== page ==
Warning signs of heart failure
If you experience more than one of the following symptoms, you should seek medical evaluation for heart failure:
- Shortness of breath (especially if it occurs when you lie down flat)
- Chronic coughing or wheezing
- Edema (build-up of fluid)
- Onset of unexplained fatigue or feeling light-headed
- Unexplained nausea or lack of appetite
- Confusion or impaired thinking
- High heart rate
Diagnosing heart failure
After a full history and a standard physical examination, your doctor may determine that you need to undergo a series of tests to determine if you’ve developed heart failure. Testing can include:
- Blood tests which may include sodium and potassium levels, albumin, creatinine and certain biomarker levels
- A chest x-ray to see if there is fluid in the lungs or an enlarged heart
- An electrocardiogram (EKG or ECG) to see if you had a heart attack or if the left ventricle is enlarged. It will also catch abnormal heart rhythms.
- An echocardiogram to examine the heart’s structure and motion.
- Exercise stress test to see how your heart responds to the stress of exercise
- Radionuclide Ventriculography or Multiple-Gated Acquisition Scanning (MUGA scan) to see how well the heart chambers are working, how well the blood supply to the heart is and whether the heart has sustained damage from a heart attack.
- Cardiac catheterization, which helps to identify (and possibly open) blockages in blood vessels to the heart.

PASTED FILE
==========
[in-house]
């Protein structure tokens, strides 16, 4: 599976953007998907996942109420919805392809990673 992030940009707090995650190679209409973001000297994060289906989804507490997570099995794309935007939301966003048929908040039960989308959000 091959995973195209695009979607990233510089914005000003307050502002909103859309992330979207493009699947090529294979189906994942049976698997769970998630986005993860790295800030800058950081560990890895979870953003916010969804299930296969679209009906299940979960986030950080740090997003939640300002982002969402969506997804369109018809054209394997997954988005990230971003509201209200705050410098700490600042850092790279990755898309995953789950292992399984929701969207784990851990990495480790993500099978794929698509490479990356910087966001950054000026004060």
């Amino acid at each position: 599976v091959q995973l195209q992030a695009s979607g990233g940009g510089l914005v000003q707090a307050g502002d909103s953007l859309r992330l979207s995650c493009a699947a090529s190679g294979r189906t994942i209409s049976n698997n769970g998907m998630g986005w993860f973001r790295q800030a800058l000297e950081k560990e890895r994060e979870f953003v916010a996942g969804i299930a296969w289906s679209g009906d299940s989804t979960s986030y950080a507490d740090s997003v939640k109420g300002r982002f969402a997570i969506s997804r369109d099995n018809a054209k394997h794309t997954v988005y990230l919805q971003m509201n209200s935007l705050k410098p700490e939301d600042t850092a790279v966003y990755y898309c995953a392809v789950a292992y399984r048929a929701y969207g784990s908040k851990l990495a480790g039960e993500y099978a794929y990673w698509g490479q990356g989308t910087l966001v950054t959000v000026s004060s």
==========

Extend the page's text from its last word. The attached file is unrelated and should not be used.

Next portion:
- Magnetic Resonance Imaging (MRI) to see the heart’s structure and how well blood is flowing through major vessels of the heart and within the heart itself.
Treating heart failure
Your doctor and a cardiac specialist will help to formulate a treatment program, based on the findings from some of these tests. Those options may include lifestyle modification (diet, exercise, stress reduction, healthier sleep patterns), medications including ACE inhibitors, beta blockers, aldosterone antagonists, diuretics, blood thinners, and cholesterol-lowering drugs, among others. It’s important to understand the purpose of each medication and commit to being compliant with the recommendations. It’s also important to report any adverse side effects to your doctor, so he can modify doses or investigate other medication options.
You may also be a candidate for certain devices or more invasive therapies that can help to correct certain heart issues contributing to the heart failure. Those can include an implantable cardiac defibrillator, cardiac resynchronization therapy, left ventricular assist device (LAVD), angioplasty, coronary artery bypass, valve replacement, or if your condition is very dire, you may need a heart transplant.
Long term prognosis for patients with recent onset of congestive heart failure is discussed in terms of survival rates. According the National Center for Biotechnology and Information (NCBI), one year survival rate from time of diagnosis is 78.5 percent, three year survival rate is 59.8 percent, five year survival rate is 50.4 percent and ten year survival rate is 14.7 percent. A January 2017 study suggests that since 1988, survival rates have not improved. Given those grim statistics, it is crucial to get diagnosed quickly and to commit to changing lifestyle habits and follow your treatment program.
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Known as The HealthGal, expert contributor Amy Hendel is a popular medical and lifestyle reporter, nutrition and fitness expert, columnist, and brand ambassador, as well as a health coach. Trained as a physician assistant, she maintains a health coach private practice in New York and Los Angeles. Author of The Four Habits of Healthy Families, you can find her on Twitter @HealthGal1103 and on Facebook at TheHealthGal. Her personal mantra is “Fix it first with food, fitness, and lifestyle.”